WASHINGTON (Reuters) – U.S. retail sales unexpectedly fell in February, with households cutting back on purchases of a range of products, and the coronavirus outbreak is expected to depress sales in the months ahead.
The Commerce Department said on Tuesday retail sales dropped 0.5% last month. Data for January was revised higher to show retail sales accelerating 0.6% instead of rising 0.3% as previously reported. Economists polled by Reuters had forecast retail sales climbing 0.2% in February.
The Federal Reserve on Sunday slashed interest rates to near zero and pledged hundreds of billions of dollars in asset purchases and backstopping foreign authorities with the offer of cheap dollar financing. Fed Chairman Jerome Powell said the epidemic was having a “profound” impact on the economy.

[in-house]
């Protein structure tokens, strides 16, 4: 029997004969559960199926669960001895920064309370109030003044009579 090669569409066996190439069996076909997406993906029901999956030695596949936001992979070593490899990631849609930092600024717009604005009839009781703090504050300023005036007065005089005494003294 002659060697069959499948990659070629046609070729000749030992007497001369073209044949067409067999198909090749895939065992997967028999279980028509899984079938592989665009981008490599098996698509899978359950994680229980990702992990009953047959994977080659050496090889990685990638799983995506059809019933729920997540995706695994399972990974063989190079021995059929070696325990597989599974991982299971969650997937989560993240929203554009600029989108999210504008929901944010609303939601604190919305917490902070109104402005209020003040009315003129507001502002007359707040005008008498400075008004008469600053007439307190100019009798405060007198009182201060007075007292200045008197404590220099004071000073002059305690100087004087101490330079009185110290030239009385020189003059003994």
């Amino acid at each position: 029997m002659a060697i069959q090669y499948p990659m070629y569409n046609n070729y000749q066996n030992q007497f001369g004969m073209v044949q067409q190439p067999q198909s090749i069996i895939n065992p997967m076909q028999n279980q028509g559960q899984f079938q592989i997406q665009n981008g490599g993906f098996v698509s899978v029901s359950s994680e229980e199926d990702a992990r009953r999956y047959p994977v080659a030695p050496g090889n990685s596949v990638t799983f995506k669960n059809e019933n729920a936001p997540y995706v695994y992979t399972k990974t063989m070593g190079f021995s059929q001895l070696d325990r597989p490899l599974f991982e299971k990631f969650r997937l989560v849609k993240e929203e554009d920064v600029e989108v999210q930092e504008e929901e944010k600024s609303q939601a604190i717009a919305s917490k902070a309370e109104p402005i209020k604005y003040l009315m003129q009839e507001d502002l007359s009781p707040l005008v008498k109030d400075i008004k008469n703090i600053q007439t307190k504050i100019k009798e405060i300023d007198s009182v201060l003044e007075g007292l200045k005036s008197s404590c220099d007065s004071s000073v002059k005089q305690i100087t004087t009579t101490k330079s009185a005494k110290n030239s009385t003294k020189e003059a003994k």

Compared to February last year, retail sales increased 4.3%. Excluding automobiles, gasoline, building materials and food services retail sales were unchanged last month after increasing by an upwardly revised 0.4% in January.
These so-called core retail sales correspond most closely with the consumer spending component of gross domestic product. They were previously reported to have been unchanged in January.
Reporting by Lucia Mutikani; Editing by Andrea Ricci
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